“They are starting to make it happen,” he said, looking for “shortcuts” with a 44 percent NBS goal.

“CGHS believes the original budget base is flawed,” said the minutes of a school meeting with the ministry in December 2015.

The ministry admitted that the three-month period to fix the main block was “risk,” but was able to manage it, the minutes said.

The school “did not think they were aware” of the 44 percent NBS decision, the minutes added.

“We discovered this through a contractor and warned us of the fact that they were instructed to design to lower standards,” Mike Ray said.

“There, a battle began between our school and the ministry, ensuring that we had up to 67 percent of the buildings in the code.”

In essence, Ray said it was a versatile school restructuring approach that didn’t fully consider what individual schools needed.

The inflexible approach to school property funding was erroneous in the 2017 Audit Director’s report.

The school claimed 67% and won-but this blew away the costs.

According to Ray, it was a mess for the students, but it was a killer.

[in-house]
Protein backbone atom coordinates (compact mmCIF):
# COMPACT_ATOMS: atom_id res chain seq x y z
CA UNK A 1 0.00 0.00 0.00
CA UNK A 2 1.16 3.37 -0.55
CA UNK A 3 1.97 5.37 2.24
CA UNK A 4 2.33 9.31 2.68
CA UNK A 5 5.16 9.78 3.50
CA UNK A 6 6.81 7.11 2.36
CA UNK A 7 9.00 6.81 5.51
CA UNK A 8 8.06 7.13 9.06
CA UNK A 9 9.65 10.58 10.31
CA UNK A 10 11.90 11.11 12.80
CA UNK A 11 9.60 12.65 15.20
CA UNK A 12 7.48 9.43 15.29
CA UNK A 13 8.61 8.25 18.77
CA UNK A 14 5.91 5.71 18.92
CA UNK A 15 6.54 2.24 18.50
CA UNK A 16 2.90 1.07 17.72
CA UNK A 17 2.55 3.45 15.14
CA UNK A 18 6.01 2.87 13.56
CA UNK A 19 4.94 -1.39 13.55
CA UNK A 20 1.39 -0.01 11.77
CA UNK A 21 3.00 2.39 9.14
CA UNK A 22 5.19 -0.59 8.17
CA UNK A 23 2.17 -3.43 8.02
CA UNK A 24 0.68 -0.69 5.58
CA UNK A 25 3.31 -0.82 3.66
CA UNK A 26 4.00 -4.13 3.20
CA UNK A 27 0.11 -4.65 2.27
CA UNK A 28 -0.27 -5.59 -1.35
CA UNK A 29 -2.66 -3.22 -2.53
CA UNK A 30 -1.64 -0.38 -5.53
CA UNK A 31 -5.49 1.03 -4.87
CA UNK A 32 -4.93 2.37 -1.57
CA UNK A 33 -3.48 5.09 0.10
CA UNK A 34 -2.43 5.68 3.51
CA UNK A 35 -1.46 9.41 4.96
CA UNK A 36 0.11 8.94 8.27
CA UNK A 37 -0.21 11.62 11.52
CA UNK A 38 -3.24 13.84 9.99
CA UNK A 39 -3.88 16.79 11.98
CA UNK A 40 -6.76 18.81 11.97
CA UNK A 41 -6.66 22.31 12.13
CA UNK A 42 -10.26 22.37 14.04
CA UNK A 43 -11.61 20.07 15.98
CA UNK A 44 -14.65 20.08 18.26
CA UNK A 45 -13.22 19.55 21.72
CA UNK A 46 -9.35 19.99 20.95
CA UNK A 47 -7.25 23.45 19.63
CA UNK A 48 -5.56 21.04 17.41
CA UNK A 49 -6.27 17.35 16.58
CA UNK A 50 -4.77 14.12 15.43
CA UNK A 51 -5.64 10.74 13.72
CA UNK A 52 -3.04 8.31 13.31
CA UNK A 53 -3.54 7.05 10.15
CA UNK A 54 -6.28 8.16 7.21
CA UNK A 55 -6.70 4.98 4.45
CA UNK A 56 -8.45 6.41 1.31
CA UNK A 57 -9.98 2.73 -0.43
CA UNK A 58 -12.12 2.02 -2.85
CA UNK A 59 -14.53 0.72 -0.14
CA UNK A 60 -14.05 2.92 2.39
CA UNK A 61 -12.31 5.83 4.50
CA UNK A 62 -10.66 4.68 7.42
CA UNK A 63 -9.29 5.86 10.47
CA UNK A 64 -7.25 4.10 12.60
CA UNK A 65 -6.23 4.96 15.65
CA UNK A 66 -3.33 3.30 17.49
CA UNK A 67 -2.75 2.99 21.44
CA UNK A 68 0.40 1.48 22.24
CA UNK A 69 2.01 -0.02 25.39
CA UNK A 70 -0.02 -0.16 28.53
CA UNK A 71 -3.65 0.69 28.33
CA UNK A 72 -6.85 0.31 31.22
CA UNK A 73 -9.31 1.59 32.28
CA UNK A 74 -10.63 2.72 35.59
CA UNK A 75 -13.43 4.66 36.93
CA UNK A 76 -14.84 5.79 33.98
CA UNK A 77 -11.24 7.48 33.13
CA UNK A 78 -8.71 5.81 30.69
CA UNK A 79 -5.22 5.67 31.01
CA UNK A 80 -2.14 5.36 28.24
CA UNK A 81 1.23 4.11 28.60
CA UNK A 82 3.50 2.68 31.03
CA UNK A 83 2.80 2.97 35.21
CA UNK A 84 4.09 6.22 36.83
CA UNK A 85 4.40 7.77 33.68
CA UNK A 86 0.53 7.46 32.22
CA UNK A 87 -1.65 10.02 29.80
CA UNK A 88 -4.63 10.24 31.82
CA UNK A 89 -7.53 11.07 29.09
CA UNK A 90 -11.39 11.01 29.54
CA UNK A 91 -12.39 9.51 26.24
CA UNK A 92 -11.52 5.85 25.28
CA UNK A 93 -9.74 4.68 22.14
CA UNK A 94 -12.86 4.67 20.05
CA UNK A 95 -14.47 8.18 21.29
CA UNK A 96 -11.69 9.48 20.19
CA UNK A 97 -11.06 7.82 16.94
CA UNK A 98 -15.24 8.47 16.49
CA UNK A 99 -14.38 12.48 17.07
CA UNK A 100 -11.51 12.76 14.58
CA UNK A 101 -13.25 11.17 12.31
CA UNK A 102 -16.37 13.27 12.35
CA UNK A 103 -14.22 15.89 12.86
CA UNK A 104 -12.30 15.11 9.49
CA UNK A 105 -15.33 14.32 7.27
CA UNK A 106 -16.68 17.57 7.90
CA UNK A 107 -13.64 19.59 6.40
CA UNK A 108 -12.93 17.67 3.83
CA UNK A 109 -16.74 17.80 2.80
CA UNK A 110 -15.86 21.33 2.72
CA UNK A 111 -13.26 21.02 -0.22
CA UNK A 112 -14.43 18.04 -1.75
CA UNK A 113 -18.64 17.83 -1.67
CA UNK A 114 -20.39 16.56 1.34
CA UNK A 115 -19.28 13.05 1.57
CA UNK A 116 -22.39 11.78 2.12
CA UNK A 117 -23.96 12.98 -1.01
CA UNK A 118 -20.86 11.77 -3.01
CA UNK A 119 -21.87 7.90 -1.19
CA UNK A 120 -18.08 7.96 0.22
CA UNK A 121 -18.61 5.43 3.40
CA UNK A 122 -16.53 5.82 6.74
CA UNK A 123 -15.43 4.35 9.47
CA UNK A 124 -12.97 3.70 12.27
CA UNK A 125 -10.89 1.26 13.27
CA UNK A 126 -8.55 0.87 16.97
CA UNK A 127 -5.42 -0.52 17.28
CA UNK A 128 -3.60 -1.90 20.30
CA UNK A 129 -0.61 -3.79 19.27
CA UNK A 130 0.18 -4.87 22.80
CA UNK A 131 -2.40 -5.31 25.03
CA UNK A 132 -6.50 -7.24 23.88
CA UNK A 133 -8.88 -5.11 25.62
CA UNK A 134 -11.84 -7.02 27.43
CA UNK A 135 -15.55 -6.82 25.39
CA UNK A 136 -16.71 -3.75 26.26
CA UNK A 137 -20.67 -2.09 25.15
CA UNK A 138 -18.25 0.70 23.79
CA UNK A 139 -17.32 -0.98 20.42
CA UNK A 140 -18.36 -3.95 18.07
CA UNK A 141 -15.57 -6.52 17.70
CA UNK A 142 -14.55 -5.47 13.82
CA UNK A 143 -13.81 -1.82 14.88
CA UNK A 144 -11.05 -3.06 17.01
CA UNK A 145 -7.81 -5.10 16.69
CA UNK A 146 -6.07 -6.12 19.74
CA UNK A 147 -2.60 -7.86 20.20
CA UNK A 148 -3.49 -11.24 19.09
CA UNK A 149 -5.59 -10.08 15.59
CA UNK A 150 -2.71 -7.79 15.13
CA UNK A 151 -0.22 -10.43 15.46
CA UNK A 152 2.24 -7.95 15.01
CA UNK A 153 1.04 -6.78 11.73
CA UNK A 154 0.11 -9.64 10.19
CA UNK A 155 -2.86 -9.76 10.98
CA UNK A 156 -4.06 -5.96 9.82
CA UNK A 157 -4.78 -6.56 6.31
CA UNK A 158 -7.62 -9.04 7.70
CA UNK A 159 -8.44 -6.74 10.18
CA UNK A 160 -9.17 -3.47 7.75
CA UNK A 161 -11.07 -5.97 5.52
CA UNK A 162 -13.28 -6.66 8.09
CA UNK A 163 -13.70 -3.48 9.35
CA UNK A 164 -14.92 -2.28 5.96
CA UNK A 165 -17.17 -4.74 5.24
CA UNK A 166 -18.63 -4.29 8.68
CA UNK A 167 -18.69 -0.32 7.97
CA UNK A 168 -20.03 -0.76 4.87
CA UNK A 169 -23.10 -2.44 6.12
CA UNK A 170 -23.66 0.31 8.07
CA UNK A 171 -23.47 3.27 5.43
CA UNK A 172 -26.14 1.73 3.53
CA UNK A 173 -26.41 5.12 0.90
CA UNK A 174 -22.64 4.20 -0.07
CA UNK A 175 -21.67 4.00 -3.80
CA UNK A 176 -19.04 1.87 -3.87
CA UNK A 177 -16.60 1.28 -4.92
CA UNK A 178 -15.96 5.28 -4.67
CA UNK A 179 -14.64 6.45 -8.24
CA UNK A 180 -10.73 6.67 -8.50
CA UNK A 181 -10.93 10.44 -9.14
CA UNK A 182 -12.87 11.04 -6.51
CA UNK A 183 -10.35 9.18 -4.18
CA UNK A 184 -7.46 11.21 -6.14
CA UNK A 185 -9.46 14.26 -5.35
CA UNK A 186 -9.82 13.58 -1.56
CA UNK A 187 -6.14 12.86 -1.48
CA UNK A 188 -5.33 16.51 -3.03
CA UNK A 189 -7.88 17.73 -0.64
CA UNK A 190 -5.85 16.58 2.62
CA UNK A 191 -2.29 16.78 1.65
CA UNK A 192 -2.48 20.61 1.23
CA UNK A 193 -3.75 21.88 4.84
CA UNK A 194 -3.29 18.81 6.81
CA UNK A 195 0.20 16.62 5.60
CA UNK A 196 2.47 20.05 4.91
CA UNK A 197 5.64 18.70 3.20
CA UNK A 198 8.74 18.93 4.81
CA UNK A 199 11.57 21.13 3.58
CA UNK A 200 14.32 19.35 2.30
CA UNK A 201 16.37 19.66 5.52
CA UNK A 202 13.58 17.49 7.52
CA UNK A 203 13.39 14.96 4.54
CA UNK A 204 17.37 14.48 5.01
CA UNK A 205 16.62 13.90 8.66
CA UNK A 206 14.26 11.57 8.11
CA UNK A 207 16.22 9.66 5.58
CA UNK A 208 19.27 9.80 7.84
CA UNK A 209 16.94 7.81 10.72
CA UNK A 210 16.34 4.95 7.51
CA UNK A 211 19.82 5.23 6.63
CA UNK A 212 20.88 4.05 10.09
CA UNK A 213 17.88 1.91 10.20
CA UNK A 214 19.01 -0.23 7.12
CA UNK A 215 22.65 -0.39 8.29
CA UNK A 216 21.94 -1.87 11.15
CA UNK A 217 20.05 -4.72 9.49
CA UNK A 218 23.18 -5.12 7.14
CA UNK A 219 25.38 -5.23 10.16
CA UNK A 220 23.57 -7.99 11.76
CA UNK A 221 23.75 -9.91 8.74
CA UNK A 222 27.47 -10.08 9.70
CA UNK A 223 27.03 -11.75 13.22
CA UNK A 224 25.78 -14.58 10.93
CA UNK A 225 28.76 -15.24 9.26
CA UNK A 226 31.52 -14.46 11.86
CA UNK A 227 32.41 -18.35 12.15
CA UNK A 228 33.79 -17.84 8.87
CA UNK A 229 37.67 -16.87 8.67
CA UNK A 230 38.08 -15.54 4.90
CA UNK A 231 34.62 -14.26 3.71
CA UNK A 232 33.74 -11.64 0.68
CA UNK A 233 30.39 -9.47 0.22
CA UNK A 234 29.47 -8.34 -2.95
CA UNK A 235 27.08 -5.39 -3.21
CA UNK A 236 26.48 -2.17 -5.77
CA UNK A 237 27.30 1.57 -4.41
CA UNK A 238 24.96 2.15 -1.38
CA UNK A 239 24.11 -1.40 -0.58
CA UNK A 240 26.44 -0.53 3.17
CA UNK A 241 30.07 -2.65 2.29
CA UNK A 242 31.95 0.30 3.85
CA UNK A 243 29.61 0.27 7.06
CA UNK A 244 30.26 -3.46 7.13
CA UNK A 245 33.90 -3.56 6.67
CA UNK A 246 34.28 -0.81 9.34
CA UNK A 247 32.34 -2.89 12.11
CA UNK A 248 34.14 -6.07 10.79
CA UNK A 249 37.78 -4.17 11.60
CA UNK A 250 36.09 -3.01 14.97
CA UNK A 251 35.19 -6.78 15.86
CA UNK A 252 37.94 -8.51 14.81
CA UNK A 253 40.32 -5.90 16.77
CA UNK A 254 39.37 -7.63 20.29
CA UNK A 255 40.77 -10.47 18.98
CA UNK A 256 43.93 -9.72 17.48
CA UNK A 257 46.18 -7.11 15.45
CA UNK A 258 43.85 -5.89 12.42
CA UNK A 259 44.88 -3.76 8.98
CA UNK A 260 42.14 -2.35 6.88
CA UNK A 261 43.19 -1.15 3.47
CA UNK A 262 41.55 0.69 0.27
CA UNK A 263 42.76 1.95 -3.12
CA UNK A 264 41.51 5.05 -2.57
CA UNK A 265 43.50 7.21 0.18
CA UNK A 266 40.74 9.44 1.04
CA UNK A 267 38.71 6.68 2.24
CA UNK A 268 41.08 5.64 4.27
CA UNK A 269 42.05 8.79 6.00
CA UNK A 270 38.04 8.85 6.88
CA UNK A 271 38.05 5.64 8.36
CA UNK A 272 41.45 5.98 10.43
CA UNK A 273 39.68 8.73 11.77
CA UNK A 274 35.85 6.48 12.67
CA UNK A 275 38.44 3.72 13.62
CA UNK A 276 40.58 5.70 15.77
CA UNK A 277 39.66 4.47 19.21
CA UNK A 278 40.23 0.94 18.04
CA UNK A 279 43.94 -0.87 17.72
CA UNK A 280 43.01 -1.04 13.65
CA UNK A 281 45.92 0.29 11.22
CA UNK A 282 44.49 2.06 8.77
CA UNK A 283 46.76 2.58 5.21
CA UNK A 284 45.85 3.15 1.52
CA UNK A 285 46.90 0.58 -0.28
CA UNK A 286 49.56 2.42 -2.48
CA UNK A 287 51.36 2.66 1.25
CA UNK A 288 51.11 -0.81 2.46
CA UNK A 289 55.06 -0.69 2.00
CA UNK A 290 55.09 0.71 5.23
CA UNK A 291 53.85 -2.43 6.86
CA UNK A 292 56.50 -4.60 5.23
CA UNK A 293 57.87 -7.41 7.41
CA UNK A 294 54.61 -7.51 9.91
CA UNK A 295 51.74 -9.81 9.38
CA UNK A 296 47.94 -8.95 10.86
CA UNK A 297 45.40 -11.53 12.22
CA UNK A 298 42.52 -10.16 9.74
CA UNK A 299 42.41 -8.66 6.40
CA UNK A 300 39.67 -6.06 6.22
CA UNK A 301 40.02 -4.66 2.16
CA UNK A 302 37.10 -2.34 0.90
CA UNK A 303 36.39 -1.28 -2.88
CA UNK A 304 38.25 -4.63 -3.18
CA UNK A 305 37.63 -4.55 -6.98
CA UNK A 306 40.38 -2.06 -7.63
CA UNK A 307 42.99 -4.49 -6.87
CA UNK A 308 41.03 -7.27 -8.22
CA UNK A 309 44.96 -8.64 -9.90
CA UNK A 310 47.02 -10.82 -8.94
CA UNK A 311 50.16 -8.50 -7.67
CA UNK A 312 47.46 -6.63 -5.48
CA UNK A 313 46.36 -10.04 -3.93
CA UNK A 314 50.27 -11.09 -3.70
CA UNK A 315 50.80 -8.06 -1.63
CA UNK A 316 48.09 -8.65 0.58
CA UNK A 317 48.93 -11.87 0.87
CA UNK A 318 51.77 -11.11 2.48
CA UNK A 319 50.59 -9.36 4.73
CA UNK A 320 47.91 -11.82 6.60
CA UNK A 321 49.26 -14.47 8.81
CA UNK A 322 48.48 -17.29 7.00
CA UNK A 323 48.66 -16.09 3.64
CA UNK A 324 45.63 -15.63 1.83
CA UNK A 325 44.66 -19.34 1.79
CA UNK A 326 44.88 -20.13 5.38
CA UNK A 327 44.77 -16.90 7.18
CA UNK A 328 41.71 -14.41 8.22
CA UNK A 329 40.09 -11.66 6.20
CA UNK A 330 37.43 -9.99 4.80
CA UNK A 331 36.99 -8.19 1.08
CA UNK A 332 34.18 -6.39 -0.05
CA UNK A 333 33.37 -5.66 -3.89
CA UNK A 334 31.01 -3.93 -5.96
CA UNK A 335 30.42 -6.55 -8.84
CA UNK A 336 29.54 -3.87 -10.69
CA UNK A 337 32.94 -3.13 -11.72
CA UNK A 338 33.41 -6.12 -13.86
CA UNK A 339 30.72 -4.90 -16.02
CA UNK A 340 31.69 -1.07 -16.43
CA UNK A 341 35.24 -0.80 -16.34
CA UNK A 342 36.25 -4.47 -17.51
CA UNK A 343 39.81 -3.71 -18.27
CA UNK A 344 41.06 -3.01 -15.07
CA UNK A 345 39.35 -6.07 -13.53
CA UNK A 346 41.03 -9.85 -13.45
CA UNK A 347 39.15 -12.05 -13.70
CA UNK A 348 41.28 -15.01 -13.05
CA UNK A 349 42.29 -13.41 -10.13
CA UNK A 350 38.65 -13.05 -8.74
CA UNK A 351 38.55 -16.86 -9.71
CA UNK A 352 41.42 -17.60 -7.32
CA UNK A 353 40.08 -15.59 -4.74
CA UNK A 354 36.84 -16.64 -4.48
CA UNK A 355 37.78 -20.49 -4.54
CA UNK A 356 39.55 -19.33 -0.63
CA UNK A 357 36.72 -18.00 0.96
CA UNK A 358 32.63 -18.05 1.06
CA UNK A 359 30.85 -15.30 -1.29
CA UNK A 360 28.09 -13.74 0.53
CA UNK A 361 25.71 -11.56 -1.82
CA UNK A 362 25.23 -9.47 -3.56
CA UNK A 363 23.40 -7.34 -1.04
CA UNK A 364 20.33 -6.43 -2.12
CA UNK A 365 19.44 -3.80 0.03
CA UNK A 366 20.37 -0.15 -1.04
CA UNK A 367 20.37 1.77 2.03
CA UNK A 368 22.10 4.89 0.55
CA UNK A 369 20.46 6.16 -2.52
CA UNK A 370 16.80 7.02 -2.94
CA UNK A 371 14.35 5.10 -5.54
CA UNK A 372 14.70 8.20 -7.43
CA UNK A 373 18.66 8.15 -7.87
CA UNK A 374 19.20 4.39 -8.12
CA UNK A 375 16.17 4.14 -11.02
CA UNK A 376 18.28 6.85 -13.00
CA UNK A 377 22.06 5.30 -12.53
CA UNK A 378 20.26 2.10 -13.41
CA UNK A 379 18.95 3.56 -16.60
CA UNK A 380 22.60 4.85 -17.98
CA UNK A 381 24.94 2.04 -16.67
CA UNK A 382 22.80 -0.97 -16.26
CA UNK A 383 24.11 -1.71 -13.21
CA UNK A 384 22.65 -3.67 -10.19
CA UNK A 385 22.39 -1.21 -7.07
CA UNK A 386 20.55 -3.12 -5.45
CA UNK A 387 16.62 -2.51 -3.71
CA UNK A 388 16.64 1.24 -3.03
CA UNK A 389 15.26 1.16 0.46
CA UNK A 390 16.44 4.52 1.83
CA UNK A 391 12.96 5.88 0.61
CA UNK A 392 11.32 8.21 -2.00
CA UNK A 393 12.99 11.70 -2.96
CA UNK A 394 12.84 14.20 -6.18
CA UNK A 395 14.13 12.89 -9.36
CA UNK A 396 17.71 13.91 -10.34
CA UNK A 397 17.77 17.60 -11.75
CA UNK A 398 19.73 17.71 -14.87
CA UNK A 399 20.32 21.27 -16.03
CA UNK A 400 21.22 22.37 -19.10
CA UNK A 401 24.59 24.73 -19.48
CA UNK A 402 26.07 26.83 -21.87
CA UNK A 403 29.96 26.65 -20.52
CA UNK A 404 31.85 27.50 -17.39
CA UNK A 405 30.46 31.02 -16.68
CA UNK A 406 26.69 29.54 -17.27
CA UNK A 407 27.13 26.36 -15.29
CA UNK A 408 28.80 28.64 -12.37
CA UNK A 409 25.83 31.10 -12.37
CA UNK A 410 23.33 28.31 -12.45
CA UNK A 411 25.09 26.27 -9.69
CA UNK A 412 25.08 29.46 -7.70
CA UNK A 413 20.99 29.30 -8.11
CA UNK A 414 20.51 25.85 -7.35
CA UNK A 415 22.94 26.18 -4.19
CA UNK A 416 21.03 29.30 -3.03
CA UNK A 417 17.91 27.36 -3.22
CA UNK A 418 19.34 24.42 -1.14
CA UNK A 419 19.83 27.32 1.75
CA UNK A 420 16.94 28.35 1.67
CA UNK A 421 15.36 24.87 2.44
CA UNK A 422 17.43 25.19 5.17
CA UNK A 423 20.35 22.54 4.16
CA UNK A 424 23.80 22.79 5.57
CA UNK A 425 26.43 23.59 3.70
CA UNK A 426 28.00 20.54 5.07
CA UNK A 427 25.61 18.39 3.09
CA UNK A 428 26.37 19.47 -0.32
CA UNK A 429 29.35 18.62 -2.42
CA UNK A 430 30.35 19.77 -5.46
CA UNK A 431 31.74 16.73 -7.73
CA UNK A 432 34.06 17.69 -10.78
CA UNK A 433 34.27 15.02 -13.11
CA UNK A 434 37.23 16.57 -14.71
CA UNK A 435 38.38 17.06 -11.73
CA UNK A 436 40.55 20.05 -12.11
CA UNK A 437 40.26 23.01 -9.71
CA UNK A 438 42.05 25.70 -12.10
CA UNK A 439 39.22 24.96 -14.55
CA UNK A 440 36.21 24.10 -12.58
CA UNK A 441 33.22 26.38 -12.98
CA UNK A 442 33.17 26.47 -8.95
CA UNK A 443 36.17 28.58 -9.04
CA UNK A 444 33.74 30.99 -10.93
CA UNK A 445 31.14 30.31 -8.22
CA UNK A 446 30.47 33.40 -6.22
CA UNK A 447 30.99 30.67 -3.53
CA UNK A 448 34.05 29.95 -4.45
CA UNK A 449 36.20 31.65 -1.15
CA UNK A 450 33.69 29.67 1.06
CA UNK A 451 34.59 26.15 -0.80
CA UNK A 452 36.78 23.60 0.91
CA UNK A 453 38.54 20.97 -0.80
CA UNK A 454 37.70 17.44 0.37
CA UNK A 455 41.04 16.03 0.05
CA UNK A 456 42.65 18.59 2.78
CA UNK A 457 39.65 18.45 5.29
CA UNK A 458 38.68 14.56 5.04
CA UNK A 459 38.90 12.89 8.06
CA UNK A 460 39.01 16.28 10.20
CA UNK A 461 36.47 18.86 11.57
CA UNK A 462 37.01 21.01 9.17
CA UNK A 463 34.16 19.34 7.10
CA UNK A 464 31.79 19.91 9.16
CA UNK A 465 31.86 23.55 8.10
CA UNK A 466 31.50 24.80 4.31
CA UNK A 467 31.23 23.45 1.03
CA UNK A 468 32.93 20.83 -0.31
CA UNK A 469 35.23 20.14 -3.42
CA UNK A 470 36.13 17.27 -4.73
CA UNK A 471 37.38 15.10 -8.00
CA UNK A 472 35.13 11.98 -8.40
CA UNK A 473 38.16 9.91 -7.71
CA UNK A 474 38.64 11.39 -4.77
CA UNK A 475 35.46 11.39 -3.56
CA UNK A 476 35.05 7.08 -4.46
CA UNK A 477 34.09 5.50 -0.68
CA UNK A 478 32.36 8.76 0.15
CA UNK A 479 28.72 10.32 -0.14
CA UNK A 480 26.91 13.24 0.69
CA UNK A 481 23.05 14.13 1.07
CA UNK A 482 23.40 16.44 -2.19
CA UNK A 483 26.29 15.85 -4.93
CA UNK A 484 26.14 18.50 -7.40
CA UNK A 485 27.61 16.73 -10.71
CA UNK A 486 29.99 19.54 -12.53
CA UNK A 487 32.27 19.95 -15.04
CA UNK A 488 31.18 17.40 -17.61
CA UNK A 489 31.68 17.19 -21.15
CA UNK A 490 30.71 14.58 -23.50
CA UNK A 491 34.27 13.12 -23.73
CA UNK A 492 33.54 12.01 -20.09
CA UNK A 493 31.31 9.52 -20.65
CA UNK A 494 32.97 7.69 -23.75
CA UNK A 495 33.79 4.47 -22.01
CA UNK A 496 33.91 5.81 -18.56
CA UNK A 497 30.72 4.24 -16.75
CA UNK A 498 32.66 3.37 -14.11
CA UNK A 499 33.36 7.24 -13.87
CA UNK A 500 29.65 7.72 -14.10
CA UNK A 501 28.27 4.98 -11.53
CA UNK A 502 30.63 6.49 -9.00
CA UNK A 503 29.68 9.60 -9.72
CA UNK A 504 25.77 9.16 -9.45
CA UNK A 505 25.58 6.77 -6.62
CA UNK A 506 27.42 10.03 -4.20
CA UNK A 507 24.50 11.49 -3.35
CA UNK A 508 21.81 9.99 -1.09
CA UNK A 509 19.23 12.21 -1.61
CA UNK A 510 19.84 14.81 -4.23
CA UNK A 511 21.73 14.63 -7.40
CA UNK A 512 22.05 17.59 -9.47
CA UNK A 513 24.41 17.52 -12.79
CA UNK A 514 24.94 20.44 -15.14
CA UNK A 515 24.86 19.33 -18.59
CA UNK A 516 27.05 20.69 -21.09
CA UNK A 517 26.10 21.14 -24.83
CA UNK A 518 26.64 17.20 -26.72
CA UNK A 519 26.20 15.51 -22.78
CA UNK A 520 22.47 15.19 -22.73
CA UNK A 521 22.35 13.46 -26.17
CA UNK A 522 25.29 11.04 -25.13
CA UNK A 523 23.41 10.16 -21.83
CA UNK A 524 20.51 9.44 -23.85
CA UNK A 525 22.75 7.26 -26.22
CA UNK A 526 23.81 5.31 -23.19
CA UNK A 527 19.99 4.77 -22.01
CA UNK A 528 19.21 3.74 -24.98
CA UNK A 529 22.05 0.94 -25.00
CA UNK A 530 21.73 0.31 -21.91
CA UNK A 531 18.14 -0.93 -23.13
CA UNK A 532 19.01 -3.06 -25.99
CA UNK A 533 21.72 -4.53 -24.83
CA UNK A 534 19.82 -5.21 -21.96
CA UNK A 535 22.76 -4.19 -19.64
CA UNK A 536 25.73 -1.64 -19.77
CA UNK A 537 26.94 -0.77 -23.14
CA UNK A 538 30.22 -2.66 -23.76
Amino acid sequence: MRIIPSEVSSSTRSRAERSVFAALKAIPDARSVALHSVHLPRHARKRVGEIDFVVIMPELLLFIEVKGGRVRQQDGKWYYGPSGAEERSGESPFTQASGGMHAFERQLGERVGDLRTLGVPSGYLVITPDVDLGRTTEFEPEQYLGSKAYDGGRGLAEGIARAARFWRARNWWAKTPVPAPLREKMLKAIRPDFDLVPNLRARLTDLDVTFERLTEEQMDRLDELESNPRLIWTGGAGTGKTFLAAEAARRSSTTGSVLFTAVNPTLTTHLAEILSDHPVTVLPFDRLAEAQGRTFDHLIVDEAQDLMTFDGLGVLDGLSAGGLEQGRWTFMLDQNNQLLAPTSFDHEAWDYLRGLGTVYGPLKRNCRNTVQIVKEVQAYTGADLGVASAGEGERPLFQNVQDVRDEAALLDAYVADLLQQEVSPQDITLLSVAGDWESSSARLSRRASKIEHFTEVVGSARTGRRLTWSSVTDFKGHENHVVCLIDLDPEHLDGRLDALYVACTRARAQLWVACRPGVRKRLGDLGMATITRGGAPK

In early 2017, the board expressed “extreme concern” in a statement on the ministry’s performance and delays in the “most dangerous stages of reconstruction” of the turmoil.

Later that year, even when experts told not to start strengthening the main block, the ministry wanted to foresee a major problem and move forward.

Anyway, the ministry has advanced.

“They ignored the consultant’s advice and continued to build,” Ray said.

“They were never transparent to us about the fact that the consultants advised us not to go any further.

“They were obliged to let us know, but they never did.”

According to the document, the ministry estimated that the school did not want a delay, which meant that the summer vacation of 2017-18 was not available.

Work has begun, but by April 2018 it was completely restricted to non-class hours to avoid class interruptions and slowdowns.

The cost has exploded. Early stop was called. The main block is safe, but remains unfinished.

The ministry acquired $ 13.7 million in additional funding in April 2018, boosting the school’s own budget by 50%.

But it didn’t tell the school this.